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A year after the first COVID-19 case hit California, Cal/OSHA – the state agency in charge of policing warehouses, offices, factories and other workplaces – is woefully understaffed and significantly undercounting the number of employees who have fallen seriously ill or died as a result of the coronavirus.

California employers reported only 1,600 serious worker illnesses or deaths to the Division of Occupational Safety and Health, known as Cal/ OSHA, from the start of the pandemic through mid-December, according to data obtained by The Sacramento Bee through a Public Records Act request.

The agency’s inspectors determined that only 779 of those serious or deadly infections were actually contracted in the workplace. That represents a tiny fraction of the 3.2 million people who have tested positive for the disease in California, and less than 2 percent of the more than 41,000 who have died from it.

It’s troubling; it absolutely is troubling,” said state Sen. Jerry Hill, D- San Mateo, who co-authored legislation last year strengthening workers’ compensation protections for employees who contract COVID-19 on the job.

Cal/ OSHA officials “have a responsibility to make sure … those employee environments are safe,” Hill said. “We want to guarantee the employer is doing everything possible. … That’s where Cal/ OSHA has to have accurate data.”

While state inspectors have responded to thousands of complaints and levied fines against some workplaces that failed to report serious cases, a long-existing staffing shortage has hindered that process. There were 107 job openings posted for the department as of Friday.

Asked about overlooked infections, Cal/ OSHA spokesman Luke Brown said: “We cannot speculate about the number of cases that have not been reported to Cal/ OSHA.”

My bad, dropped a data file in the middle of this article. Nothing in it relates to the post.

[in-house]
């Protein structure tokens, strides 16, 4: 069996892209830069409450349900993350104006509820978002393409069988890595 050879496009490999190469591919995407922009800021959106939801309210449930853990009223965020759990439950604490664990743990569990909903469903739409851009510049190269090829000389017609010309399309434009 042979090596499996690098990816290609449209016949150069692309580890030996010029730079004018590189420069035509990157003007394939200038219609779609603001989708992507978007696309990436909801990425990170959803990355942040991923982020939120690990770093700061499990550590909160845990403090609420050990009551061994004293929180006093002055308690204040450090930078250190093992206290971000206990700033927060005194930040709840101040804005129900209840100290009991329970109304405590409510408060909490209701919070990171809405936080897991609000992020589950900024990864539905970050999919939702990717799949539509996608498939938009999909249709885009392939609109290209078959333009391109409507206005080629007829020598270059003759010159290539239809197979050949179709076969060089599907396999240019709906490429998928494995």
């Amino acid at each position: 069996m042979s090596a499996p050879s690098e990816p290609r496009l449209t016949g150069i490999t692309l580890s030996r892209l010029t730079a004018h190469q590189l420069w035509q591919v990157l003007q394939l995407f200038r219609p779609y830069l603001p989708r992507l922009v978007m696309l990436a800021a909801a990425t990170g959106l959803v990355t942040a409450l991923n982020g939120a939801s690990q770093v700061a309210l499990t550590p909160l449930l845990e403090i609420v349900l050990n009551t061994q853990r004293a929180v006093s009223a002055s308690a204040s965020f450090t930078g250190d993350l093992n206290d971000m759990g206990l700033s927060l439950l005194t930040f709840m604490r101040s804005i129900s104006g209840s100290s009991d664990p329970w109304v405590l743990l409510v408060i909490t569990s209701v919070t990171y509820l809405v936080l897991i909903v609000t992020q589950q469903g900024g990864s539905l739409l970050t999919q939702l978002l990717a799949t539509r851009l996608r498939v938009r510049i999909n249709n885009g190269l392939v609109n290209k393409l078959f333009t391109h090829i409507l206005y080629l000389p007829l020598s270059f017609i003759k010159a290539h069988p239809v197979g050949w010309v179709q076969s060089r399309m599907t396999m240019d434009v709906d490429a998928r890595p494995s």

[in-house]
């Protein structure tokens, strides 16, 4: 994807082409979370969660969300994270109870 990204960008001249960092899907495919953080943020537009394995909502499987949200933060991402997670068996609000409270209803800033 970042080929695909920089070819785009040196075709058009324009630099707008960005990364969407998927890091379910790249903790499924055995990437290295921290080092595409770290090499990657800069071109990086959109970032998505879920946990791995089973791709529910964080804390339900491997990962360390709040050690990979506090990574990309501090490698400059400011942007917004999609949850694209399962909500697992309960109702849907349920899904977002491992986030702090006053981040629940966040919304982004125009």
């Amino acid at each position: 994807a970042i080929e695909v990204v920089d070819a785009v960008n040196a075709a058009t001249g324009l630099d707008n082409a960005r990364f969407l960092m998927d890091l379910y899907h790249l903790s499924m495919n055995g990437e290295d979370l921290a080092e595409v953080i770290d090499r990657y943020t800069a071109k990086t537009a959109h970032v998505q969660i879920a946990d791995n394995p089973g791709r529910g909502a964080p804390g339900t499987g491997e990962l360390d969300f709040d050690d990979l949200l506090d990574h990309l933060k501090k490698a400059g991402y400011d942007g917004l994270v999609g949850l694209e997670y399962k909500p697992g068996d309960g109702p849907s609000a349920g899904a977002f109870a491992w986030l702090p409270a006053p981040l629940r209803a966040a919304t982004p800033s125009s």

The agency’s database includes employer names, inspection numbers and dates that the businesses reported to the state serious illnesses – defined by Cal/ OSHA as cases that resulted in deaths or hospitalization. It is the most detailed official glimpse into how the coronavirus has seriously harmed employees in California.

But it’s far from a complete portrait. The database identifies only businesses that have volunteered information to the state. Workplace researchers, health experts and lawmakers all agree the data is likely missing swaths of essential workers who were seriously sickened at work.

“Obviously, that is way under the experience that has been reported daily about the huge numbers of serious illnesses and deaths among vulnerable communities who are people who have not been able to shelter at home,” said Laura Stock, director of UC Berkeley’s Labor Occupational Health Program.

Taken as a whole, the Cal/ OSHA database creates an improbable portrait of significant COVID-19 cases in the workplace. Only four serious, confirmed illnesses have been recorded at poultry processing plants – an industry that, in reality, has been a well-known hot spot for COVID-19. Just 77 serious cases have been tallied across all of California’s agriculture, meat and poultry sectors.

According to Cal/ OSHA’s data, Sacramento County had 51 confirmed workplace infections. That’s second only to the 220 cases reported in Los Angeles County – one of the nationwide epicenters for COVID-19. More than 16,000 Angelenos have died and more than 1 million have contracted the diseases, according to Los Angeles County health officials.

“If you’re not paying attention, and documenting where and why people are getting sick and dying, (the virus) doesn’t just stay in the workplace,” said Marcy Goldstein-Gelb, co-executive director of the National Council for Occupational Safety and Health. “It goes back to families. It goes back to whole communities.”

The lopsided reporting of the most serious suspected cases, deaths and major illnesses, and a de facto honor system for companies to report problems, are the latest in a line of failures at the state’s long-struggling worker safety department, critics said.